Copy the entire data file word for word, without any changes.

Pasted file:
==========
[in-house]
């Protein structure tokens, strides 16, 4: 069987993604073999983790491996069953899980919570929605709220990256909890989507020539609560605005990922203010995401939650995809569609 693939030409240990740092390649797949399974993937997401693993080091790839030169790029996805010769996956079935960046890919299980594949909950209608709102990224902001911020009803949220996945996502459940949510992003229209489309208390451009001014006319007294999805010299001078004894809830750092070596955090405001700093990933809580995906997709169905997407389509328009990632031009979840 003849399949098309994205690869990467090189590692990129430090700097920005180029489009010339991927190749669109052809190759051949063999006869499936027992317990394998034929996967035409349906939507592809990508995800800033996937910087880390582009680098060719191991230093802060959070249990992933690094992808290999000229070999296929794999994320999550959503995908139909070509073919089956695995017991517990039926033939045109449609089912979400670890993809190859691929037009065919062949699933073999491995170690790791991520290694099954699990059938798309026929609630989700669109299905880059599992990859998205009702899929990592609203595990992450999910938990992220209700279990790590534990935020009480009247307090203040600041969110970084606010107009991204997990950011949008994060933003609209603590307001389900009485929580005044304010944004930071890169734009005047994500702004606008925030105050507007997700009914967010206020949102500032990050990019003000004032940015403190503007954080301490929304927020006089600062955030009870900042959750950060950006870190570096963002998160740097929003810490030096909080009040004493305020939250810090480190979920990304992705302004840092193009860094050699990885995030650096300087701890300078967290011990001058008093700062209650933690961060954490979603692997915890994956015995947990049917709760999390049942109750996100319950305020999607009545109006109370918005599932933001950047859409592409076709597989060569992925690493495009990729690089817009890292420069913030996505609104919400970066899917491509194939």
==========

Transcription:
[in-house]
């Protein structure tokens, strides 16, 4: 069987993604073999983790491996069953899980919570929605709220990256909890989507020539609560605005990922203010995401939650995809569609 693939030409240990740092390649797949399974993937997401693993080091790839030169790029996805010769996956079935960046890919299980594949909950209608709102990224902001911020009803949220996945996502459940949510992003229209489309208390451009001014006319007294999805010299001078004894809830750092070596955090405001700093990933809580995906997709169905997407389509328009990632031009979840 003849399949098309994205690869990467090189590692990129430090700097920005180029489009010339991927190749669109052809190759051949063999006869499936027992317990394998034929996967035409349906939507592809990508995800800033996937910087880390582009680098060719191991230093802060959070249990992933690094992808290999000229070999296929794999994320999550959503995908139909070509073919089956695995017991517990039926033939045109449609089912979400670890993809190859691929037009065919062949699933073999491995170690790791991520290694099954699990059938798309026929609630989700669109299905880059599992990859998205009702899929990592609203595990992450999910938990992220209700279990790590534990935020009480009247307090203040600041969110970084606010107009991204997990950011949008994060933003609209603590307001389900009485929580005044304010944004930071890169734009005047994500702004606008925030105050507007997700009914967010206020949102500032990050990019003000004032940015403190503007954080301490929304927020006089600062955030009870900042959750950060950006870190570096963002998160740097929003810490030096909080009040004493305020939250810090480190979920990304992705302004840092193009860094050699990885995030650096300087701890300078967290011990001058008093700062209650933690961060954490979603692997915890994956015995947990049917709760999390049942109750996100319950305020999607009545109006109370918005599932933001950047859409592409076709597989060569992925690493495009990729690089817009890292420069913030996505609104919400970066899917491509194939």